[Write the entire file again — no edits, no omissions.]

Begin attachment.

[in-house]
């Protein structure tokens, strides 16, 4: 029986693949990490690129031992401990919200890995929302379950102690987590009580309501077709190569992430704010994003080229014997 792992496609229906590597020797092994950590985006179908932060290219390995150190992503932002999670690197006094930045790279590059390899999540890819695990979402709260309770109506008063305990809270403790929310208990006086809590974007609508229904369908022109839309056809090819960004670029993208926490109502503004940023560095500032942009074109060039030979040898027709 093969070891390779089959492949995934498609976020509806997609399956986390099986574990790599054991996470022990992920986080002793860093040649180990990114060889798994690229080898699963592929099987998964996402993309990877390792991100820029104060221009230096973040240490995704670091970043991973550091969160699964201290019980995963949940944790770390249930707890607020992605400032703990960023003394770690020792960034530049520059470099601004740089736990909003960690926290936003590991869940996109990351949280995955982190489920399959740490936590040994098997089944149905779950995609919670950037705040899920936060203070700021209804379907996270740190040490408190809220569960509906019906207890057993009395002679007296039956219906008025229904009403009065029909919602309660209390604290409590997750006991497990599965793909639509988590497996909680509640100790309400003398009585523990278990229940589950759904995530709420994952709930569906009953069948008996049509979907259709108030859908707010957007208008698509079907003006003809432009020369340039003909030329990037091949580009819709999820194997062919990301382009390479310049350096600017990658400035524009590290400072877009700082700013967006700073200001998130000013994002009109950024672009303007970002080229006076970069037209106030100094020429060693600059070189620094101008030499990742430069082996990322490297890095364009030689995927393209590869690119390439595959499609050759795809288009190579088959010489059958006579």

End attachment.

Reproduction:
[in-house]
């Protein structure tokens, strides 16, 4: 029986693949990490690129031992401990919200890995929302379950102690987590009580309501077709190569992430704010994003080229014997 792992496609229906590597020797092994950590985006179908932060290219390995150190992503932002999670690197006094930045790279590059390899999540890819695990979402709260309770109506008063305990809270403790929310208990006086809590974007609508229904369908022109839309056809090819960004670029993208926490109502503004940023560095500032942009074109060039030979040898027709 093969070891390779089959492949995934498609976020509806997609399956986390099986574990790599054991996470022990992920986080002793860093040649180990990114060889798994690229080898699963592929099987998964996402993309990877390792991100820029104060221009230096973040240490995704670091970043991973550091969160699964201290019980995963949940944790770390249930707890607020992605400032703990960023003394770690020792960034530049520059470099601004740089736990909003960690926290936003590991869940996109990351949280995955982190489920399959740490936590040994098997089944149905779950995609919670950037705040899920936060203070700021209804379907996270740190040490408190809220569960509906019906207890057993009395002679007296039956219906008025229904009403009065029909919602309660209390604290409590997750006991497990599965793909639509988590497996909680509640100790309400003398009585523990278990229940589950759904995530709420994952709930569906009953069948008996049509979907259709108030859908707010957007208008698509079907003006003809432009020369340039003909030329990037091949580009819709999820194997062919990301382009390479310049350096600017990658400035524009590290400072877009700082700013967006700073200001998130000013994002009109950024672009303007970002080229006076970069037209106030100094020429060693600059070189620094101008030499990742430069082996990322490297890095364009030689995927393209590869690119390439595959499609050759795809288009190579088959010489059958006579």